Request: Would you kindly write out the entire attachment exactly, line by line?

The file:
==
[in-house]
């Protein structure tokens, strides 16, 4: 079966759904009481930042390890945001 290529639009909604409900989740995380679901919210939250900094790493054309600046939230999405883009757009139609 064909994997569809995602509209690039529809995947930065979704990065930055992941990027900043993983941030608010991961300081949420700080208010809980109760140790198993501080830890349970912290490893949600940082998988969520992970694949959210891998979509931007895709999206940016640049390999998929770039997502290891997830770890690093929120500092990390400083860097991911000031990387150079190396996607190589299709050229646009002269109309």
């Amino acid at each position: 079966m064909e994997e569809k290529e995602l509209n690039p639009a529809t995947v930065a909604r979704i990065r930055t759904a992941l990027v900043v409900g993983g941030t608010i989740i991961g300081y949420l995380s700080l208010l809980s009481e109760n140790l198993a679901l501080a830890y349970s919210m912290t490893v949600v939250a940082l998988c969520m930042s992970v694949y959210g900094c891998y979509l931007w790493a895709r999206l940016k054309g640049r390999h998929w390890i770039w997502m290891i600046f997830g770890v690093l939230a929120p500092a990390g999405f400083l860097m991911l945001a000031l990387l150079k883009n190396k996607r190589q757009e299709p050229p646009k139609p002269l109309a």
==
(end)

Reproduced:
[in-house]
């Protein structure tokens, strides 16, 4: 079966759904009481930042390890945001 290529639009909604409900989740995380679901919210939250900094790493054309600046939230999405883009757009139609 064909994997569809995602509209690039529809995947930065979704990065930055992941990027900043993983941030608010991961300081949420700080208010809980109760140790198993501080830890349970912290490893949600940082998988969520992970694949959210891998979509931007895709999206940016640049390999998929770039997502290891997830770890690093929120500092990390400083860097991911000031990387150079190396996607190589299709050229646009002269109309």
């Amino acid at each position: 079966m064909e994997e569809k290529e995602l509209n690039p639009a529809t995947v930065a909604r979704i990065r930055t759904a992941l990027v900043v409900g993983g941030t608010i989740i991961g300081y949420l995380s700080l208010l809980s009481e109760n140790l198993a679901l501080a830890y349970s919210m912290t490893v949600v939250a940082l998988c969520m930042s992970v694949y959210g900094c891998y979509l931007w790493a895709r999206l940016k054309g640049r390999h998929w390890i770039w997502m290891i600046f997830g770890v690093l939230a929120p500092a990390g999405f400083l860097m991911l945001a000031l990387l150079k883009n190396k996607r190589q757009e299709p050229p646009k139609p002269l109309a």